Bird Feeders Vs. Bird Houses

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Birds and birdhouse

If you are a beginner bird watcher, you may be wondering whether bird houses or bird feeders are the best choice for your viewing area. Here are some things to keep in mind when considering the purchase of one, or expanding your collection of bird-friendly products.

Bird Houses

A simple, practical feeder

The types of birds that will choose to nest inside a bird house are birds that are known as cavity nesters. In many urban areas, a natural cavity--for example a hole in a large tree--may be hard to find. By placing artificial nesting boxes in your yard, you are giving these birds a safe place to raise their young. Most birds prefer a natural wood box as it feels more like a natural nesting area in a tree. You should avoid painting or treating the wood with a toxic paint or stain that may be unhealthy for the birds or their eggs.

Bird Feeders

Bird feeders do not provide shelter for birds, but rather an avenue for them to be fed. The many types of bird feeders include tubular, flat, platform and suet cages, and cylindrical feeders for hummingbirds. Some types of feeders are even designed to be squirrel-proof. If you prefer feeding lots of birds at one time, a platform-shaped feeder will work best, while a tubular feeder will allow only one or two birds to eat seed at a time.


Location is very important for both bird houses and bird feeders. Many birds will not nest in a house that is not hung at precisely the height the bird prefers. Nor will they select a nesting box placed in an area where other cavity nesters are very close. Birds like their privacy when mating and prefer to raise their young in a somewhat isolated area. Birds have a keen sense of safety and will not choose a location in a tree where a cat might climb. However, birds become more sociable in their eating habits. This means you can place a few feeders in the same area, because birds will not be intimidated by their counterparts when coming to eat. They will also be wary of squirrels, so take care to "squirrel-proof" your buffet. Make sure there is are no thorny bushes or briars in the area where birds will be flying in to feast at your table.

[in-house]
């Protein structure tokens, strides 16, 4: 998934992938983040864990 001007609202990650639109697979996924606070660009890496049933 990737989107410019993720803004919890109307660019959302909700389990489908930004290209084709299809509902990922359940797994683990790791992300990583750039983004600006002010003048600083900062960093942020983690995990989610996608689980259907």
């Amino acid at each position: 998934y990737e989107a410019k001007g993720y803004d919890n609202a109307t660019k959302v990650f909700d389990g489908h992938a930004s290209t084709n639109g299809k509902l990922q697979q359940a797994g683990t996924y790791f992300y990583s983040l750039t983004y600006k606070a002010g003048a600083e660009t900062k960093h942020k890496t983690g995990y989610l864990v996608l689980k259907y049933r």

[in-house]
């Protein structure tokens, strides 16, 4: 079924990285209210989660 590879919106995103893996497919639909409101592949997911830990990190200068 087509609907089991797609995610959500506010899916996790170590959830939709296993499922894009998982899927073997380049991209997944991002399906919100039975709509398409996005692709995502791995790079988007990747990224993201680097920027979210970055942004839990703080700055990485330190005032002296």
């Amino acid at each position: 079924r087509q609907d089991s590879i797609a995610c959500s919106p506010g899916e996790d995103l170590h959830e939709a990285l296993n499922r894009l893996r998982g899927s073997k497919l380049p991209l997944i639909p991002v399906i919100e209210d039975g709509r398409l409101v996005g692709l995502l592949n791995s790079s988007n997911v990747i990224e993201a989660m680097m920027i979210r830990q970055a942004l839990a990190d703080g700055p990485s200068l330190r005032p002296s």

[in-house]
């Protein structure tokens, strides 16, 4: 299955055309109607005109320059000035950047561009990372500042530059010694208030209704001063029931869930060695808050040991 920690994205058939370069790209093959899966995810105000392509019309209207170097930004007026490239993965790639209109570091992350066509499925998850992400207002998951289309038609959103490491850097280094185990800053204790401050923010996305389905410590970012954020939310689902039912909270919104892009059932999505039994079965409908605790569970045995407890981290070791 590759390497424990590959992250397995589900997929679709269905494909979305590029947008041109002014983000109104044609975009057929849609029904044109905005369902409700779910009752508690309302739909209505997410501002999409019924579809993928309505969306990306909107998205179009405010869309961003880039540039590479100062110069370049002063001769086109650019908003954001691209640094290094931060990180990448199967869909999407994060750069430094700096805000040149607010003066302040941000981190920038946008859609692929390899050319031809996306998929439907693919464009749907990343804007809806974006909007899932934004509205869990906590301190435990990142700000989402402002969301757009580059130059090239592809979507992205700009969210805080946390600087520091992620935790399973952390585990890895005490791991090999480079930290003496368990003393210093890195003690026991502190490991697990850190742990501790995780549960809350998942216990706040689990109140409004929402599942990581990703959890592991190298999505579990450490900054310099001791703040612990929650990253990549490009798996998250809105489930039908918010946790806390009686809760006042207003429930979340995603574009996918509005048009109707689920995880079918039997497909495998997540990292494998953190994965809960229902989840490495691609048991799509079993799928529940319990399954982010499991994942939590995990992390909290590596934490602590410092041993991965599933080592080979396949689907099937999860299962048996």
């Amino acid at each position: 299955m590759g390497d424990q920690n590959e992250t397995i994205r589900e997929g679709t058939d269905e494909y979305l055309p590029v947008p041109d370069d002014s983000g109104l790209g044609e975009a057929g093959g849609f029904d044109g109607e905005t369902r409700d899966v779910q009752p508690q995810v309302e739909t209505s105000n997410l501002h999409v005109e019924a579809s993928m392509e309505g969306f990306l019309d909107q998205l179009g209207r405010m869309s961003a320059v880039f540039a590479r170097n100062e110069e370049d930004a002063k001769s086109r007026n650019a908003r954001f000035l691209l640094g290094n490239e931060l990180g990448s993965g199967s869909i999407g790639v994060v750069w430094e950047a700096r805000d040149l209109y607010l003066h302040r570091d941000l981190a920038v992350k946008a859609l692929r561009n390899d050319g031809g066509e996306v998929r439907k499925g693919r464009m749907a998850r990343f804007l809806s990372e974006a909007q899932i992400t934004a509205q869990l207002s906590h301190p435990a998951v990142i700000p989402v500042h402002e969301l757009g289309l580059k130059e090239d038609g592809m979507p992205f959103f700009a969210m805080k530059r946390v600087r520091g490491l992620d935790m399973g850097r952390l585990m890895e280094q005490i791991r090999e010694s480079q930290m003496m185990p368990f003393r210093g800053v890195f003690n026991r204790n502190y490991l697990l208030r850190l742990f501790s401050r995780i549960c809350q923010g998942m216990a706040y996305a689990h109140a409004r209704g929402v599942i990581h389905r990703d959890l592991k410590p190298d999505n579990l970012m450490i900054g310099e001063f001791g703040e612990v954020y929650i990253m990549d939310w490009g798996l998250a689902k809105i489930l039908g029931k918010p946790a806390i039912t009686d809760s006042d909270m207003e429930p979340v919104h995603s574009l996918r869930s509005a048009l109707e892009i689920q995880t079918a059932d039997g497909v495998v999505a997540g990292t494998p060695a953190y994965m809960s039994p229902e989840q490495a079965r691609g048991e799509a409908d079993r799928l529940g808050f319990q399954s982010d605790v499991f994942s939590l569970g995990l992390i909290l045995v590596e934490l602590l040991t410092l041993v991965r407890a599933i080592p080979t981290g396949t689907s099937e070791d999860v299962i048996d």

Both bird houses and bird feeders can be found in a wide price range. Bird feeders can be purchased very inexpensively. And, with birdhouses, higher priced ones will not necessarily mean more inhabitants. Choose a home with the proper width hole and sturdy construction. Also, bird houses used as ornamental decor should be hung indoors or in another area of your garden away from the homes you purchase as nesting boxes.


A bird house should have a clean-out door so nesting material may be removed at the end of each mating season. To do this, open the door and remove all nesting materials while wearing gloves. Clean the area with a little warm soapy water and allow to air dry. If this is done shortly after baby birds have flown the nest, it may be possible for a second nesting to occur in the box the same season. Bird feeders will require more frequent cleaning, especially if a lot of bird droppings are noticed. Remove old seed from the feeder and if possible wash with soapy water and dry, or spray clean with a garden hose. Bird feeders also require more frequent filling with seed. You may need to fill the bird feeder a couple of times each day if you experience a heavy amount of traffic to your garden.


There are many benefits to having bird houses and bird feeders. By placing them in your yard, you are providing safety, habitat and food for our feathered friends while, at the same time, enjoying a relaxing activity that can be enjoyed year round.


Misty Amber Brighton

Misty Amber Brighton has been writing for over 10 years. Her writing has appeared on various websites. She is a veteran of the United States Armed Forces and attends South University.